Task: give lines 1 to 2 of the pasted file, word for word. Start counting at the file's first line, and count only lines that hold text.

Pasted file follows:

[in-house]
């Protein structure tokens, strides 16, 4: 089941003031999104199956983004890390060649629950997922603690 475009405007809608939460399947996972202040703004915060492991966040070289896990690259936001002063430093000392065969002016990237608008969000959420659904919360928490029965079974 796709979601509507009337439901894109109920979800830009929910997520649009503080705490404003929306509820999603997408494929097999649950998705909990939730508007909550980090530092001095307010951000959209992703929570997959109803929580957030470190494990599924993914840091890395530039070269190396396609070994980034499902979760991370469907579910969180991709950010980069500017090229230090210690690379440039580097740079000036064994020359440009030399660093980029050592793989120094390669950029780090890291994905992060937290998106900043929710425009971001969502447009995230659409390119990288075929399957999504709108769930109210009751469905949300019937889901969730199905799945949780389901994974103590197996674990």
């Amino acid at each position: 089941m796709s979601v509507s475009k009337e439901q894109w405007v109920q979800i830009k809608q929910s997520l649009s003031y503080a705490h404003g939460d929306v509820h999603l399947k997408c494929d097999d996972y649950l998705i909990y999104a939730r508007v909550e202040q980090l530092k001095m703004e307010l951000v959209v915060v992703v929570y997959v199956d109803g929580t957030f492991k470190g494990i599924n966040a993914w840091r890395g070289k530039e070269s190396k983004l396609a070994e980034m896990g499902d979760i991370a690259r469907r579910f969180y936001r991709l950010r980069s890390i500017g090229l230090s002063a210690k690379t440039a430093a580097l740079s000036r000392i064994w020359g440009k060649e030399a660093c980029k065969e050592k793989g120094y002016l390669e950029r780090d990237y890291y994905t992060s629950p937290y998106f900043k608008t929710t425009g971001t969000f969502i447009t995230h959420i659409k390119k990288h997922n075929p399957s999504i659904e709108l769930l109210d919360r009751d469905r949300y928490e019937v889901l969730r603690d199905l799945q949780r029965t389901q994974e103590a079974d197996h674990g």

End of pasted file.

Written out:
[in-house]
């Protein structure tokens, strides 16, 4: 089941003031999104199956983004890390060649629950997922603690 475009405007809608939460399947996972202040703004915060492991966040070289896990690259936001002063430093000392065969002016990237608008969000959420659904919360928490029965079974 796709979601509507009337439901894109109920979800830009929910997520649009503080705490404003929306509820999603997408494929097999649950998705909990939730508007909550980090530092001095307010951000959209992703929570997959109803929580957030470190494990599924993914840091890395530039070269190396396609070994980034499902979760991370469907579910969180991709950010980069500017090229230090210690690379440039580097740079000036064994020359440009030399660093980029050592793989120094390669950029780090890291994905992060937290998106900043929710425009971001969502447009995230659409390119990288075929399957999504709108769930109210009751469905949300019937889901969730199905799945949780389901994974103590197996674990």